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Thread: Gods, goddesses, and gender.

  1. #1
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    Gods, goddesses, and gender.

    Vannakkam: This is just a general question. Do all Hindu schools see God as a divine couple? i.e. Siva/Shakti, Lakshmi/Narayan, Radha/Krishna etc.

    Or are there bhakti schools that are fine with one gender or the other, and not necessarily a combination of both. Is this 'balance' thing necessary?

    Ganesha is generally portrayed alone, as is Hanuman, Murugan can be, etc.
    Is the 'other' gender always there somewhere, even if hidden?

    I'm not even sure if gender is the right word here, as surely it goes much deeper than that.

    Thank you in advance, for your opinions. Not looking to start an argument, just wanting to get a feel for the diversity within the umbrella.

    Aum Namasivaya

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    Re: Gods, goddesses, and gender.

    Namaste

    As far as vaishnavas are concerned Ganesha, Hanuman, etc are not comparable with the Supreme Lord because that would be like comparing jiva souls with the Supreme soul. They belong to two completely different categories of beings (jiva tattva versus vishnu tattva) that are not mutually comparable.

    Regarding the Supreme Lord, He has two constitutively principles, purusha and shakti. I'm saying "constitutively" because purusha and shakti are essential to Him, ie making Him what He is. Purusha principle is by definition a male and He is the Lord, and the shakti principle is female and is a power of the Lord. So even though they are different, one is male and the other female, they are essentially one being who manifests itself as two, purusha and shakti, the Lord (God) and His spouse (Goddess) who is His power (shakti). They manifest as eternal divine couple whose relationship is unbreakable and eternal, and they are always together. It is even said that when the Lord comes down to this world as avatara, the spouse follows Him. Thus we have divine couples Lakshmi Narayana, Sita Rama, Uma Sadasiva, Radha Krishna, etc.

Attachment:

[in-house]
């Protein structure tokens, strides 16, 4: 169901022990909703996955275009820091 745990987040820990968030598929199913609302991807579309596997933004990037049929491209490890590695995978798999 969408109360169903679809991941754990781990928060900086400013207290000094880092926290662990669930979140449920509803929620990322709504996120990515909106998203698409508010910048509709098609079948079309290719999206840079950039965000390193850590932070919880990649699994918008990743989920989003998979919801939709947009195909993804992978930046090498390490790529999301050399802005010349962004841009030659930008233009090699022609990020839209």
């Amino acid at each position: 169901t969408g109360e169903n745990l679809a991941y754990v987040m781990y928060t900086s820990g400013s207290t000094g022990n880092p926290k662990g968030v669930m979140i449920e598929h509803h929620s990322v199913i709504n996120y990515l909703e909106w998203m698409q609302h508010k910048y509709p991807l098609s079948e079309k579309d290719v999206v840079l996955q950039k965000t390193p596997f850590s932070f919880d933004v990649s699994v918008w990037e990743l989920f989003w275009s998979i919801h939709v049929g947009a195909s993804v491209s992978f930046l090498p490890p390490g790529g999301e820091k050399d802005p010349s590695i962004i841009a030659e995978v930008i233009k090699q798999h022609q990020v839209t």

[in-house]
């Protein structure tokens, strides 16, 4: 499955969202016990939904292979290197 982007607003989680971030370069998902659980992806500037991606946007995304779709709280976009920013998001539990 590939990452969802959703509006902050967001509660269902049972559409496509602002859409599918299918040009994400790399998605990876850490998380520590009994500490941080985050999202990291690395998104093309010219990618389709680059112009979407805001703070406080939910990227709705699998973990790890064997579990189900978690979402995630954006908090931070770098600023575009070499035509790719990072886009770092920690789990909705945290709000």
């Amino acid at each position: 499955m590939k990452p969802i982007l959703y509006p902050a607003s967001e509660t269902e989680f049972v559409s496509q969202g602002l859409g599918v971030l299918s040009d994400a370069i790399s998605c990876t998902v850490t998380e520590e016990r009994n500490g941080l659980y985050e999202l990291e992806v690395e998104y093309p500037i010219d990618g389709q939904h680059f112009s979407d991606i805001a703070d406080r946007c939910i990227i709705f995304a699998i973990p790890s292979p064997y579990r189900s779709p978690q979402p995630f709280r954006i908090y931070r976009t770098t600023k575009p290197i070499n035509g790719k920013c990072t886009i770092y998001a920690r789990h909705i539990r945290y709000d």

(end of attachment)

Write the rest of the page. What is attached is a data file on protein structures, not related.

There are many statements in the scriptures that illustrate these points.

    This is what the scriptures say. It is quite another question whether all traditions recognize these points or not. Also it is quite another matter how traditions worship. Some traditions worship God alone without a spouse while some worship them together as a divine couple. I suppose in some traditions they worship only shakti as some Goddess while neglecting the Lord.

    regards

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    Re: Gods, goddesses, and gender.

    Namaste,

    Srivaishnavas, as far as I know, see God/ParaBrahmam as Lord Narayana only and not a combination of Lakshmi Narayan. However, He is eternally and inseperably with Lakshmi and infact identified by Sri in His Chest. Even the Lord is not seen as a male as per NamAlvar's verse -> An allan, peN allan, allA alliyum allan. This means He is not a male, female or neuter. But notice that Alwar still ends each tamil word by "an" which still indicates Personality. Sri Lakshmi is His eternal divine consort who mediates for the sake of world's creation, destruction and granting moksha for Her children.